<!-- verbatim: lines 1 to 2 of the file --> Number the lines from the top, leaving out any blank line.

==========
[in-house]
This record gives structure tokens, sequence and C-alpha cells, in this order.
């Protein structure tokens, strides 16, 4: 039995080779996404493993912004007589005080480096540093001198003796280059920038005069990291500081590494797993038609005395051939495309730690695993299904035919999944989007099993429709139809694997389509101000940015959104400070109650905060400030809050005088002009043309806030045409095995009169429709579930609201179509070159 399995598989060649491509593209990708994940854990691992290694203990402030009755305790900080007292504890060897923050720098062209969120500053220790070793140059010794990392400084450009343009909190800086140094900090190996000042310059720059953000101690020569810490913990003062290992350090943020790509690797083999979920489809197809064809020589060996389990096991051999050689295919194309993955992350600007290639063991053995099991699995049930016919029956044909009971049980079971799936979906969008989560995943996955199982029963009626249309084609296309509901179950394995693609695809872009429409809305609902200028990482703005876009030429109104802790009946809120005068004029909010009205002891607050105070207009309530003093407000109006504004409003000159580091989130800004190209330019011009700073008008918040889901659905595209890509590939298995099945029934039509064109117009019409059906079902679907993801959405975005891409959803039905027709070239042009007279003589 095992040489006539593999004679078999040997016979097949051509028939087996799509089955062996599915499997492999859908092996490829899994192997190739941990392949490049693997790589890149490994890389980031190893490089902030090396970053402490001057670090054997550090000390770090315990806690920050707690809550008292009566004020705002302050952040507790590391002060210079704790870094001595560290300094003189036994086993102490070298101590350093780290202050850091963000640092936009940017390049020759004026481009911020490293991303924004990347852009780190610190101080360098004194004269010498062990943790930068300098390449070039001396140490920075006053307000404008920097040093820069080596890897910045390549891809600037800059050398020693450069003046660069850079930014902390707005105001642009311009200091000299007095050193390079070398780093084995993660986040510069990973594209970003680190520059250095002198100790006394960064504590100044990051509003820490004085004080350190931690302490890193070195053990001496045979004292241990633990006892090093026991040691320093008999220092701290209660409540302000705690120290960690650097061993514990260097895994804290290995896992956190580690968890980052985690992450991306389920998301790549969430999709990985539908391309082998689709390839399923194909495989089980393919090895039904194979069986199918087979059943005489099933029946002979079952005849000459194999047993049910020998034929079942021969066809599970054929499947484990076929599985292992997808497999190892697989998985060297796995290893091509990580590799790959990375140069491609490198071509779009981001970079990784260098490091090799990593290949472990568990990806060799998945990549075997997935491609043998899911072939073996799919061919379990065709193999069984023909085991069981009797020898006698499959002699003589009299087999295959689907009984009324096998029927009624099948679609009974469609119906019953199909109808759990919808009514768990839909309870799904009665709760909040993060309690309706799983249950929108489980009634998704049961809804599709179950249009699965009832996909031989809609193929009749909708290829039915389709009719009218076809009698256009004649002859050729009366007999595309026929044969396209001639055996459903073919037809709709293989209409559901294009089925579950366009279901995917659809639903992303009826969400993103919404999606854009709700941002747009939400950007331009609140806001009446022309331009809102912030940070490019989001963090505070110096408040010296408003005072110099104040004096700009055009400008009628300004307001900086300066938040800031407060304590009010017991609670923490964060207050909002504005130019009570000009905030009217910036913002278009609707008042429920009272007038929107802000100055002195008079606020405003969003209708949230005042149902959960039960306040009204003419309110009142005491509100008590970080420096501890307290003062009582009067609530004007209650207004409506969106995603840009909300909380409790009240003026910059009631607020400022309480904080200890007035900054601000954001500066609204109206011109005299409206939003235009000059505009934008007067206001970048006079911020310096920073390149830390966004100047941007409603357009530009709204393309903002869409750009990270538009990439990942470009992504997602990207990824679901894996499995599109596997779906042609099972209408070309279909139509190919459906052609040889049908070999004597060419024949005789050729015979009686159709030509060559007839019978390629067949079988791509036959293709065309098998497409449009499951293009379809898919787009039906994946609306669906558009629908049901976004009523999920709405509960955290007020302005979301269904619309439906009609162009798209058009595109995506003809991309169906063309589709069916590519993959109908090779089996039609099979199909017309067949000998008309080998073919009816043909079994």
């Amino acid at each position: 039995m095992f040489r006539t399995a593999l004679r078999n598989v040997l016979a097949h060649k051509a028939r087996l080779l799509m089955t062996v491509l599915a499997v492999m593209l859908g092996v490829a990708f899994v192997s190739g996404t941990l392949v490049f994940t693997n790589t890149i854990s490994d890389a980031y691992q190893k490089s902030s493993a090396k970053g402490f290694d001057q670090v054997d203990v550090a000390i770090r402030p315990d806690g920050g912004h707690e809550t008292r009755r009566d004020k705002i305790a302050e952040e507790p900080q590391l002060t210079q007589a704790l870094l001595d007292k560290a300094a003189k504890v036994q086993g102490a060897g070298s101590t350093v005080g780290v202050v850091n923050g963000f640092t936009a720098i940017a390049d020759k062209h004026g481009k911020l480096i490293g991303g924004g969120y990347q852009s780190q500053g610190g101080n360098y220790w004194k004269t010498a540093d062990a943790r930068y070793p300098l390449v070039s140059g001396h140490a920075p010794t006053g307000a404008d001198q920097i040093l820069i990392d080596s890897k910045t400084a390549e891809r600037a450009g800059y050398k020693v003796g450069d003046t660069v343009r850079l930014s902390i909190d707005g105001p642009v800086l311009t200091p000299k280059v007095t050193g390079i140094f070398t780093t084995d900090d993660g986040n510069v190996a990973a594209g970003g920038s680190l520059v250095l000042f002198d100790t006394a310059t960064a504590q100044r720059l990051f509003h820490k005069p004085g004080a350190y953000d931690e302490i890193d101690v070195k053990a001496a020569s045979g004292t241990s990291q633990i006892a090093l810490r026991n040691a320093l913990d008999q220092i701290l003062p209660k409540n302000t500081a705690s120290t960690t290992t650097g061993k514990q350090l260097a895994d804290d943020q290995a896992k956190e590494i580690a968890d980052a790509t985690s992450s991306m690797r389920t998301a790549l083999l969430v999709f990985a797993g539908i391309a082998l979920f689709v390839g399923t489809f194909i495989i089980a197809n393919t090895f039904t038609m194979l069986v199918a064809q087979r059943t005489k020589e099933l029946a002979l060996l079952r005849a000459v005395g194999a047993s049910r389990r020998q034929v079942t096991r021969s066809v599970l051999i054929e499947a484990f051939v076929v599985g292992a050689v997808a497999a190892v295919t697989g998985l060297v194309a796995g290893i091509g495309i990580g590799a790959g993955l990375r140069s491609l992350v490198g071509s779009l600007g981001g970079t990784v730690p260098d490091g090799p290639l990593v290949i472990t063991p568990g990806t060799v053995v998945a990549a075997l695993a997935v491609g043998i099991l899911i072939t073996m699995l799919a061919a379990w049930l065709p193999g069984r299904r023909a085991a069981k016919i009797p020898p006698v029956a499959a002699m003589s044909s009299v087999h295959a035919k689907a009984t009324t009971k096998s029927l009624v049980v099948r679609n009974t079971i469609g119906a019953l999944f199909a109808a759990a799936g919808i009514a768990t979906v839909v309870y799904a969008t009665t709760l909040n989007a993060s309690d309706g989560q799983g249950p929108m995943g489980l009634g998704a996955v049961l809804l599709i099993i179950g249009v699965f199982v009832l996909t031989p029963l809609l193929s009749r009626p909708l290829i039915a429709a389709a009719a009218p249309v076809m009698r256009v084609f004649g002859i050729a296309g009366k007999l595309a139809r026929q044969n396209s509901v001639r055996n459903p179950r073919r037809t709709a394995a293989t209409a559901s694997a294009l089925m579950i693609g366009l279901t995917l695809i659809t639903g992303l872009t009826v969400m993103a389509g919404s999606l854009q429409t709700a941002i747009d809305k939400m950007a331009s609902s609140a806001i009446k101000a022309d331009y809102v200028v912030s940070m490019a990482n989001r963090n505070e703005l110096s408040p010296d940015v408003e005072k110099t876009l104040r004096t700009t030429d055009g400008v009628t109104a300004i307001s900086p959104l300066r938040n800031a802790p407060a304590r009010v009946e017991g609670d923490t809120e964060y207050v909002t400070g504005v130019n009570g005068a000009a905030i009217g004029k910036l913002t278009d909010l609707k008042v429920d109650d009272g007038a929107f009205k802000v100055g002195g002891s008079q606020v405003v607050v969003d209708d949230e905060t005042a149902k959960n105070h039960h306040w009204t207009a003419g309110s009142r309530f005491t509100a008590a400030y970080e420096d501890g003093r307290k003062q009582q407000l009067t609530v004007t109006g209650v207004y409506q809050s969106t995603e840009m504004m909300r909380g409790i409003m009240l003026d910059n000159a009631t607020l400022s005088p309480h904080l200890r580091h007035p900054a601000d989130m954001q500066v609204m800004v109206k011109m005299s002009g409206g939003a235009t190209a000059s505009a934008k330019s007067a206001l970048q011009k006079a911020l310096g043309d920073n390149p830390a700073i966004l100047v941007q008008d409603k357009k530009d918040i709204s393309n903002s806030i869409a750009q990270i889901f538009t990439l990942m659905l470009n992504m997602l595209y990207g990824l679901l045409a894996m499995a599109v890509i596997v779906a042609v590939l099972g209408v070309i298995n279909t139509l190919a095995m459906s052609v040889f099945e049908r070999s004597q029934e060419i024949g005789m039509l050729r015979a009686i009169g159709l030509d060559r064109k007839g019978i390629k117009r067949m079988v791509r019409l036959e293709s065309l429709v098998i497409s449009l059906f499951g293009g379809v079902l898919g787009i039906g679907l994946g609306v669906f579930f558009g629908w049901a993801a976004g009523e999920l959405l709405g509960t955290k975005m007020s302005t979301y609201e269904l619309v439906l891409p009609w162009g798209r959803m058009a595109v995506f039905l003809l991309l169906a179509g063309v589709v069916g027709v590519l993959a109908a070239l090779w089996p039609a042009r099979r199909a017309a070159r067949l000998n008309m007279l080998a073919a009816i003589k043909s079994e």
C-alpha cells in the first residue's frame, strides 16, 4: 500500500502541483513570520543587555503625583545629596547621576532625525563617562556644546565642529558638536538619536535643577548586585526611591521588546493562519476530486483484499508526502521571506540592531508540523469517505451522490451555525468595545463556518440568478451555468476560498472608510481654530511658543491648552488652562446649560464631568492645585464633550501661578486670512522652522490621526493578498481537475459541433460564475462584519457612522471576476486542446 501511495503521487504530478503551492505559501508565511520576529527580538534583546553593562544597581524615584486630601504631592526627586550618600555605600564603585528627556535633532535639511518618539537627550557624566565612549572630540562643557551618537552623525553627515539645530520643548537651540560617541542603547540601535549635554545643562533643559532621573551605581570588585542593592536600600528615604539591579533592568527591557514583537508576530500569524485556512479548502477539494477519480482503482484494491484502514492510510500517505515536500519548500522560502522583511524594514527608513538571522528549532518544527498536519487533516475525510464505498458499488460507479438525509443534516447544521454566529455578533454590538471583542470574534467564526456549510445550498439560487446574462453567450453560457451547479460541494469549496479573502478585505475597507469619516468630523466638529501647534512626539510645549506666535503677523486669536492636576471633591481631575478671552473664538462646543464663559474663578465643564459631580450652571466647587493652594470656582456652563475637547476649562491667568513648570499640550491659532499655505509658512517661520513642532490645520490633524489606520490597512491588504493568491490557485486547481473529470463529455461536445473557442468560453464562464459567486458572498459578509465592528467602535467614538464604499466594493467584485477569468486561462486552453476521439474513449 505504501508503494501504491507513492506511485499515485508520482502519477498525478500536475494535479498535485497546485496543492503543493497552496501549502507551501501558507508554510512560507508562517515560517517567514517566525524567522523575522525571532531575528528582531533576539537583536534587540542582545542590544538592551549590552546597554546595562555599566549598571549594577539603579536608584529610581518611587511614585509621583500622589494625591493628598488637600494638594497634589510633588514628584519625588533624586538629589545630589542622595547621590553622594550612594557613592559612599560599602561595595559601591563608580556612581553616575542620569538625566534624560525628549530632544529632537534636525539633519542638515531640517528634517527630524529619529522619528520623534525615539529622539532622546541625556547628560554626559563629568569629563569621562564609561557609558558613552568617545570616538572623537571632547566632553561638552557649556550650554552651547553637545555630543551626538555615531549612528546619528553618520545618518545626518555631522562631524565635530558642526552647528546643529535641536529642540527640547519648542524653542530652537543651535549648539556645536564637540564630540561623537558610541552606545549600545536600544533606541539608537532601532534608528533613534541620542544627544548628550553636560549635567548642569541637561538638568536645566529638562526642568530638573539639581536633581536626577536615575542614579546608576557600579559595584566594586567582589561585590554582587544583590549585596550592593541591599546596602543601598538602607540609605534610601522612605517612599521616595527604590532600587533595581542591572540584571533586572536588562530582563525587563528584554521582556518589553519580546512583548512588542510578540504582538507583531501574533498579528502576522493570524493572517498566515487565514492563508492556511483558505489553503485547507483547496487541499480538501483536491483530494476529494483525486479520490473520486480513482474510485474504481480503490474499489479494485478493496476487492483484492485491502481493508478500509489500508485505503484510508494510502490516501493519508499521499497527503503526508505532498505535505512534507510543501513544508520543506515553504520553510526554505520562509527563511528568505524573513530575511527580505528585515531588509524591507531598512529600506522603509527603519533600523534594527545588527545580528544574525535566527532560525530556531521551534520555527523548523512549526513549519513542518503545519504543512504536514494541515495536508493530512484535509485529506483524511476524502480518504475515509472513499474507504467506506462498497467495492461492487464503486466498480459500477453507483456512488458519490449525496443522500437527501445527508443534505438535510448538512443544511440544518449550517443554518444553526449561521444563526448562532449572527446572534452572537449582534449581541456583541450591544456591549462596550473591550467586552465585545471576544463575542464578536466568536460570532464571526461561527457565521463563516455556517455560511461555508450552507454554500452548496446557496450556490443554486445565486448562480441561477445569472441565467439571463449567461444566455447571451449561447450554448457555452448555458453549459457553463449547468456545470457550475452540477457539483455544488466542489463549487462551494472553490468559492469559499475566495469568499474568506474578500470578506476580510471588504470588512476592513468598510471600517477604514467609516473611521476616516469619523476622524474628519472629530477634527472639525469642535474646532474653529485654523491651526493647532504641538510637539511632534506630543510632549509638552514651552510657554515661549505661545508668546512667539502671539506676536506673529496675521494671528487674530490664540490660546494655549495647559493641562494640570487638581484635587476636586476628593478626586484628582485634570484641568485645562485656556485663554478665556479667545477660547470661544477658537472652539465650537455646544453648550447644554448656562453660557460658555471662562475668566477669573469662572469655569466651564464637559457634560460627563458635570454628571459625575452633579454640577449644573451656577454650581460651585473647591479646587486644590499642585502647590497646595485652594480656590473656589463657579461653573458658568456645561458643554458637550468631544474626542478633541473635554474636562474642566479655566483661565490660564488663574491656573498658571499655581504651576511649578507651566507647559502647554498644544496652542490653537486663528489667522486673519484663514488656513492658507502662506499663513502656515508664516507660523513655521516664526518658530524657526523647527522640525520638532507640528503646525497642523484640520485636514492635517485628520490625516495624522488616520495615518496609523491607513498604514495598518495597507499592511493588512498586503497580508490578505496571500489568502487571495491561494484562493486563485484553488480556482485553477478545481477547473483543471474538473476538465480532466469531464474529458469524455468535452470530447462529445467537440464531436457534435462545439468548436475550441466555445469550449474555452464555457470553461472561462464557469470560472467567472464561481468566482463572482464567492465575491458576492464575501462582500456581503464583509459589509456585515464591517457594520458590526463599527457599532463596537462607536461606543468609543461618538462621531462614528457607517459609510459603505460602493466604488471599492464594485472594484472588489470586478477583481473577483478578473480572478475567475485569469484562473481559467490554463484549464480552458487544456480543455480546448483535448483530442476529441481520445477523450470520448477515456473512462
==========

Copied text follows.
[in-house]
This record gives structure tokens, sequence and C-alpha cells, in this order.